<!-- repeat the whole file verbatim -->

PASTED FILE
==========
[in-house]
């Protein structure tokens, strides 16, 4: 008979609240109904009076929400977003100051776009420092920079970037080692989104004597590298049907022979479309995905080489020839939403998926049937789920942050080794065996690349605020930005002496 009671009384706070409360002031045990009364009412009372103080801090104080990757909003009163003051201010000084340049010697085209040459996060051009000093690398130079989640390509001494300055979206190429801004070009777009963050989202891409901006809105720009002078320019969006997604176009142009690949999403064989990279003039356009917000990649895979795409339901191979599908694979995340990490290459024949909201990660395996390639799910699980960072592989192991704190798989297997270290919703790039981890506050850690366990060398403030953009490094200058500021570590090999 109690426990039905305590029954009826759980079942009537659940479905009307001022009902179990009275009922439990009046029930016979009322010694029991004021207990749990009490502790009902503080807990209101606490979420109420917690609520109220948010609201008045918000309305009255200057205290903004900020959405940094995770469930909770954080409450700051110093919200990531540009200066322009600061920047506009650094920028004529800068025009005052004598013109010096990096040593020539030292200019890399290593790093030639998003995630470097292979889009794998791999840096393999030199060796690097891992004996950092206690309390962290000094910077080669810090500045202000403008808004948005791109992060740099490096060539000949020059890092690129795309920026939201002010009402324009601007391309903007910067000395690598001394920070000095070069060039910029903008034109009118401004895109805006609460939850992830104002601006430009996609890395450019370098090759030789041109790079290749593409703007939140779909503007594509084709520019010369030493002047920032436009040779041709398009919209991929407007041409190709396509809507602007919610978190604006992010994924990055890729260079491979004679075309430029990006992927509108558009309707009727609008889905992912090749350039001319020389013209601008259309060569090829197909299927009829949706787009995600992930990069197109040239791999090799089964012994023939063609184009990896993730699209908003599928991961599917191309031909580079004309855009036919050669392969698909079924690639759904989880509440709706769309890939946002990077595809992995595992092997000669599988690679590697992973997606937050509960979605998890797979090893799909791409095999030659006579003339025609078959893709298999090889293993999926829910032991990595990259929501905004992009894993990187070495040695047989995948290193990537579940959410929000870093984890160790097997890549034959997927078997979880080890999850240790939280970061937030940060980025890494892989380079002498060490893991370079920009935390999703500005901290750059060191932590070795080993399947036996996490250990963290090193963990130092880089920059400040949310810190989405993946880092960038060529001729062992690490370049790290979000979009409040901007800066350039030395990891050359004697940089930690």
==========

[in-house]
């Protein structure tokens, strides 16, 4: 008979609240109904009076929400977003100051776009420092920079970037080692989104004597590298049907022979479309995905080489020839939403998926049937789920942050080794065996690349605020930005002496 009671009384706070409360002031045990009364009412009372103080801090104080990757909003009163003051201010000084340049010697085209040459996060051009000093690398130079989640390509001494300055979206190429801004070009777009963050989202891409901006809105720009002078320019969006997604176009142009690949999403064989990279003039356009917000990649895979795409339901191979599908694979995340990490290459024949909201990660395996390639799910699980960072592989192991704190798989297997270290919703790039981890506050850690366990060398403030953009490094200058500021570590090999 109690426990039905305590029954009826759980079942009537659940479905009307001022009902179990009275009922439990009046029930016979009322010694029991004021207990749990009490502790009902503080807990209101606490979420109420917690609520109220948010609201008045918000309305009255200057205290903004900020959405940094995770469930909770954080409450700051110093919200990531540009200066322009600061920047506009650094920028004529800068025009005052004598013109010096990096040593020539030292200019890399290593790093030639998003995630470097292979889009794998791999840096393999030199060796690097891992004996950092206690309390962290000094910077080669810090500045202000403008808004948005791109992060740099490096060539000949020059890092690129795309920026939201002010009402324009601007391309903007910067000395690598001394920070000095070069060039910029903008034109009118401004895109805006609460939850992830104002601006430009996609890395450019370098090759030789041109790079290749593409703007939140779909503007594509084709520019010369030493002047920032436009040779041709398009919209991929407007041409190709396509809507602007919610978190604006992010994924990055890729260079491979004679075309430029990006992927509108558009309707009727609008889905992912090749350039001319020389013209601008259309060569090829197909299927009829949706787009995600992930990069197109040239791999090799089964012994023939063609184009990896993730699209908003599928991961599917191309031909580079004309855009036919050669392969698909079924690639759904989880509440709706769309890939946002990077595809992995595992092997000669599988690679590697992973997606937050509960979605998890797979090893799909791409095999030659006579003339025609078959893709298999090889293993999926829910032991990595990259929501905004992009894993990187070495040695047989995948290193990537579940959410929000870093984890160790097997890549034959997927078997979880080890999850240790939280970061937030940060980025890494892989380079002498060490893991370079920009935390999703500005901290750059060191932590070795080993399947036996996490250990963290090193963990130092880089920059400040949310810190989405993946880092960038060529001729062992690490370049790290979000979009409040901007800066350039030395990891050359004697940089930690």